Stand up and be Counted (OT 10 Year B)
2 Cor 4:13-5:1 OT10 Year B (if Easter is early!)
Today’s readings highlight two primitive human responses:
1. The urge to blame someone else – “Who me? No, it was him!” The ‘pass the buck’ – not invented here syndrome.
2. The fear of authority – police, doctors, dentists – any kind of authority strikes fear into the hearts of the most hardened. We revert to being a child!
For many Catholics (not here of course!) the priest is little more than God incarnate. “Yes Father, whatever you say Father” or, more subtly, “better ask Father first!”
In the first reading, the Lord God called to the man: “Where are you?” and the man replied “I was afraid because I was naked so I hid!” Is this a case of “who me guv, you didn’t mean me guv…” Who told you were naked?” says God.
Ask anyone today, or indeed throughout history, to describe the events in the Garden of Eden and you will get pictures or descriptions of Adam & Eve attempting to hide behind various types of leaves! The story has nothing to do with being naked or unclothed. It is about exposure, but in the sense of vulnerability. The man is cornered by God. He has no hiding place, he is exposed; he is vulnerable. At which point he makes his first characteristic blunder! Instead of owning up, standing his ground or having the courage of his convictions, he blames someone else!
“It was her! He says “she gave me the fruit!” Not only was it “her”, but it was the women you gave me!” God’s fault! Adam is passing the buck to God….
God confronts the women. “What is this you have done?” he says. Eve, also cornered, blames the serpent! I wonder what would have happened if the serpent had blamed the worm he had just eaten inside the apple!!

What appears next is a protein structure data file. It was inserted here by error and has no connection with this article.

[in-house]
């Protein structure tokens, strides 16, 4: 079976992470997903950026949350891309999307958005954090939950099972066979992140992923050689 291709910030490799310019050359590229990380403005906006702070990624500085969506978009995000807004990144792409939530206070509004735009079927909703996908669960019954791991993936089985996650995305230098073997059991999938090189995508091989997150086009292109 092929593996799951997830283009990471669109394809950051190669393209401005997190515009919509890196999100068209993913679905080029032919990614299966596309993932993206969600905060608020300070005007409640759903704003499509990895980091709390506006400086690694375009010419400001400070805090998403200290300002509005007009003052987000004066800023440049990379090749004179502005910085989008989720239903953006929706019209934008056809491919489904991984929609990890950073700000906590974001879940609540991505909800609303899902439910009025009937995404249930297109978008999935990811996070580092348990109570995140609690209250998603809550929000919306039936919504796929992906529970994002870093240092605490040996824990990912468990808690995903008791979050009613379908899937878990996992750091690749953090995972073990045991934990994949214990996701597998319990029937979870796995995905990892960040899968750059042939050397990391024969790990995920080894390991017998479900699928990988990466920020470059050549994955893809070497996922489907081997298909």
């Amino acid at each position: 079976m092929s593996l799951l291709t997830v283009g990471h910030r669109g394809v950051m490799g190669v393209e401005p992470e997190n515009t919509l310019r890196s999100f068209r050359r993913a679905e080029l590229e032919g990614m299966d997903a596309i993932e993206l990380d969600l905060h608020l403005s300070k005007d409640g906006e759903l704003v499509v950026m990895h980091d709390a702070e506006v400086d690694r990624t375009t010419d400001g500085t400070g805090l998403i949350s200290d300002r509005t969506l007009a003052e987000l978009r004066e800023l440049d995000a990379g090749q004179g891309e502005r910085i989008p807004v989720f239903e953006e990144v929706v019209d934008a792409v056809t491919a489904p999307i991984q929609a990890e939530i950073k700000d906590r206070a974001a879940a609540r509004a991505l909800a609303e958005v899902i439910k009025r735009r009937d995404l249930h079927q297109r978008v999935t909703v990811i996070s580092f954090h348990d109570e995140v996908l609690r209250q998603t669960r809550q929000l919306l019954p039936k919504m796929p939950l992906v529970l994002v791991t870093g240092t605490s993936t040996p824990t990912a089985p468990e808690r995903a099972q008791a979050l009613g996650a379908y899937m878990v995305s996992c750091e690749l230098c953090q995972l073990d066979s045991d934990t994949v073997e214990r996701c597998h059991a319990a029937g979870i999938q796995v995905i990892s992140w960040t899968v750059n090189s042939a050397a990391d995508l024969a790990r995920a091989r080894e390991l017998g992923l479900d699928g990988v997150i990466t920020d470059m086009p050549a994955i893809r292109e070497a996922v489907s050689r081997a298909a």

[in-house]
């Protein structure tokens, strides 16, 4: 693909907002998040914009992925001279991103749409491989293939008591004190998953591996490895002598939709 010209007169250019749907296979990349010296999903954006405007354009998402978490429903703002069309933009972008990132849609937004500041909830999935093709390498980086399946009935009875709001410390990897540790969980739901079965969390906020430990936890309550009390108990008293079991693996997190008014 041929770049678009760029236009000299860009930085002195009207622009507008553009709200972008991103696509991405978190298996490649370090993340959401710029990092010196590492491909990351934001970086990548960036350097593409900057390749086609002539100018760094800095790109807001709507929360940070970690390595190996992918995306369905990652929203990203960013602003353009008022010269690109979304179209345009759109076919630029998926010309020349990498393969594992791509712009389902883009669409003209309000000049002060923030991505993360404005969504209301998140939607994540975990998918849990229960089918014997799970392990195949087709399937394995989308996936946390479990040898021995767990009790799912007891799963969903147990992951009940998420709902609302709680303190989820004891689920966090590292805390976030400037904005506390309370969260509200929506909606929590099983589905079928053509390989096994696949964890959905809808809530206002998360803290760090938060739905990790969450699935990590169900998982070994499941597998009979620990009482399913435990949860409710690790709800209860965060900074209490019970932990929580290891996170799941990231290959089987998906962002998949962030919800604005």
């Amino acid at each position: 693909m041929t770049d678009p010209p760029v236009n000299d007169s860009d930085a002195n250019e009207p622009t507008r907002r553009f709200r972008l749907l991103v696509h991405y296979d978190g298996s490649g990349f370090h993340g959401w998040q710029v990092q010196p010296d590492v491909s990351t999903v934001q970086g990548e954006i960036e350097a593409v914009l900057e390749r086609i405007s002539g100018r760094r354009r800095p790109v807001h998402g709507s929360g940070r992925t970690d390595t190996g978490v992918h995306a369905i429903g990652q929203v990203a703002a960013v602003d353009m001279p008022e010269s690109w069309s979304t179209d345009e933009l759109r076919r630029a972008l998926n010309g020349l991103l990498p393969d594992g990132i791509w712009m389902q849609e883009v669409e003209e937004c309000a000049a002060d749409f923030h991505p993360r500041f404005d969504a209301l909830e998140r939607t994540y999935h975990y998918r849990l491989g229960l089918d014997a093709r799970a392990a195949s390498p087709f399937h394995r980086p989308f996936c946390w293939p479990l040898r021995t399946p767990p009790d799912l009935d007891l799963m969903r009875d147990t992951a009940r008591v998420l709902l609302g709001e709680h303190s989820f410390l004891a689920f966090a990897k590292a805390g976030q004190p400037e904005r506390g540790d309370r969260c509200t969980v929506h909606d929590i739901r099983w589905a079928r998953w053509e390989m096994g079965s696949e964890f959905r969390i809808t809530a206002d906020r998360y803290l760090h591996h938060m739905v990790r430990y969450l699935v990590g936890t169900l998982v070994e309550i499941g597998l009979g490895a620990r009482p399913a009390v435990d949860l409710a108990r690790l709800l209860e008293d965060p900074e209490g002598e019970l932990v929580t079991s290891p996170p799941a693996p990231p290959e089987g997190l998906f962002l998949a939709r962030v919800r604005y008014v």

God is not taken in by all this ‘buck passing’. Because the representatives of humankind fail to have the courage of their convictions, right or wrong, they are severely censured and we have been living under the shadow of that censure ever since. Some would call this “original sin”. Whatever way you think of it we remain unable, it seems, to stand our ground.
Paul, in the second reading, says: “I believed, and therefore I spoke!” Christ also believed, and he certainly spoke out!
You may be unfamiliar with today’s readings. The last time anyone heard them read in church was the best part of 20 years ago. (I would like to think that someone noticed. “Who me, Bob…?)
Christ spoke out and where did it get him! “Beelzebub is in him” and “it is through the prince of devils that he casts devils out!” Mark tells us that even Jesus’ own family did not understand. His relatives were convinced that he was out of his mind. Was Jesus, ironically, the first of whom St Paul called “fools for the sake of Christ” A prophet, it is said, is never believed in his own land. If we were to stand up and be counted, where we are today, now – in our own community – what would people think?
We are Christ to the world we live in, each one of us. Christ is not “out there” somewhere doing good things. You are Christ. “Who, me guv?”
“Anyone who does the will of God, that person is my brother and sister and mother.” That person is Christ. The ultimate original sin is to duck that responsibility. Stand up and be counted!
Of course, no one wants to feel naked, exposed and vulnerable. The temptation in the Garden of Eden to leave it to someone else is still with us.
“We have the same spirit of faith that is mentioned in scripture” says St Paul. “I believed and therefore I spoke.” Do we also believe and therefore should not we too speak out? It is our mission, our calling, our responsibility as stewards of the Kingdom to take Christ to the world. Don’t be surprised if the world thinks we are mad also. “Fools for the sake of Christ!”
No one said it would be easy. Stand up and be counted. It matters if we pass the buck by saying, in effect, “not me Lord, I have nothing to offer.” Let the Lord decide that!
Stand up and be counted!
© Bob Birtles 2011